- Juju Music (Front), 1981 - Island Records #ILPS 9712
After the death of Bob Marley, certain record executives began scratching their heads in effort to replicate the money-making potential that a 'Voice of the Third World' could provide. Granted, Marley never lit up the charts during his lifetime - but what did that matter? Money was to be had.
They tried the living Wailers - and various other reggae talents, but that didn't work.
Peter Tosh's stance on the shit-stem would never allow it. Bunny Wailer was too square. Prince Far-I was too Heavy. Burning Spear was too... well, I'm not sure why Burning Spear never caught on. If anyone had a legit shot at chasing Marley's Ghost, it would have been Winston Rodney. Too bad the sheer quality of the man's work diminished after Marley passed.
Nope. The suits decided to turn towards Africa itself.
Who is more Third World than Africa, Bud?
Um... I don't know. Parts of Asia seem pretty bad.
Yeah. But you can't shake your ass to xylophones and gongs.
Why not, Bob? My wife shakes her ass to lasagna cooking!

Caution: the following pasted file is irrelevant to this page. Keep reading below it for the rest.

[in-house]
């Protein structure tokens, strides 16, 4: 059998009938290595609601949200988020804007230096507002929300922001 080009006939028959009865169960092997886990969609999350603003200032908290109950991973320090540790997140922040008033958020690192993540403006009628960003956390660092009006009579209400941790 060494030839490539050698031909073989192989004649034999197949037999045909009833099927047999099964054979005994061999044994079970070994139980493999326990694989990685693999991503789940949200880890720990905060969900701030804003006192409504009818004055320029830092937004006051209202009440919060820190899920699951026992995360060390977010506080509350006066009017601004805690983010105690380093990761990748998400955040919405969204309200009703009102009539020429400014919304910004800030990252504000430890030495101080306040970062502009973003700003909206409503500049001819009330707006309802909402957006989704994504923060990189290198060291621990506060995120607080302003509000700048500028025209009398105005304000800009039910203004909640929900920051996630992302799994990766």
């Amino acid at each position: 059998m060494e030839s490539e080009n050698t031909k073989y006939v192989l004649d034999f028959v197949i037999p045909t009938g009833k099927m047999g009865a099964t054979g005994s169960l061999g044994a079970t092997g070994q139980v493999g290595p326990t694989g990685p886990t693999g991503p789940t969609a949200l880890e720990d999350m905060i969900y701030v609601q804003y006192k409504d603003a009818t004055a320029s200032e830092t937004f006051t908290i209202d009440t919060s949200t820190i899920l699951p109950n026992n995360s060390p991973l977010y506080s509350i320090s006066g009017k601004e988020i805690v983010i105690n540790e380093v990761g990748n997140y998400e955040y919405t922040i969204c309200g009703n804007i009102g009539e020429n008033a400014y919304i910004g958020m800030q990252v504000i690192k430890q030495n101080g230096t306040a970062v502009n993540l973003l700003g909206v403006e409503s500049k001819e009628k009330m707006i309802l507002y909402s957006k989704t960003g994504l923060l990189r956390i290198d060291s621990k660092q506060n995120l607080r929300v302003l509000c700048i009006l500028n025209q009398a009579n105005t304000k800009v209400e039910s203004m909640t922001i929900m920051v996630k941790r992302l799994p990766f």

Ha Ha! No, seriously...
Arista Records opened the door by signing Nigerian Afrobeat sensation Fela Kuti. Not to be outdone - and to forever prove to the world just how innovative they were, Island Records' Chris Blackwell, in turn, signed Nigerian Jùjú star King Sunny Adé.
The clever little marketing execs had all bases covered, going so far as to dub Sunny Adé the 'African Bob Marley'. Record reviewers would soon follow suit.
Too bad neither of them helped the cause.
Whether or not it had to do with slumping sales figures, failed expectations or - as reported, Adé's refusal to include English into his music, Island Records would cut ties with him in 1984 after three powerful long-players.
Say what you will about moronic record executives, but the short-lived marriage between King Sunny Adé and the mainstream produced brilliance; the Juju Music, Synchro System, and Aura albums are now considered Adé's trinity.
While those three albums are an excellent place to start, Adé's self-released Ijinle Odu (1982) and Ajoo (1983) brings the jùjú picture into better focus for the uninitiated.
Someone once said that if you listen to King Sunny Adé & His African Beats and do not find yourself bopping to the rhythms, you must be dead.
Or chronically white.
Nope. No angst here.
Links of Interest:
* Juju Music, 1981 -- Bravo Juju Blog
* Ijinle Odu, 1982 -- Snap, Crackle & Pop Blog
* Synchro System & Aura, 1983 -- Rho-Xs Blog
* Ajoo, 1983 -- No Condition is Permanent Blog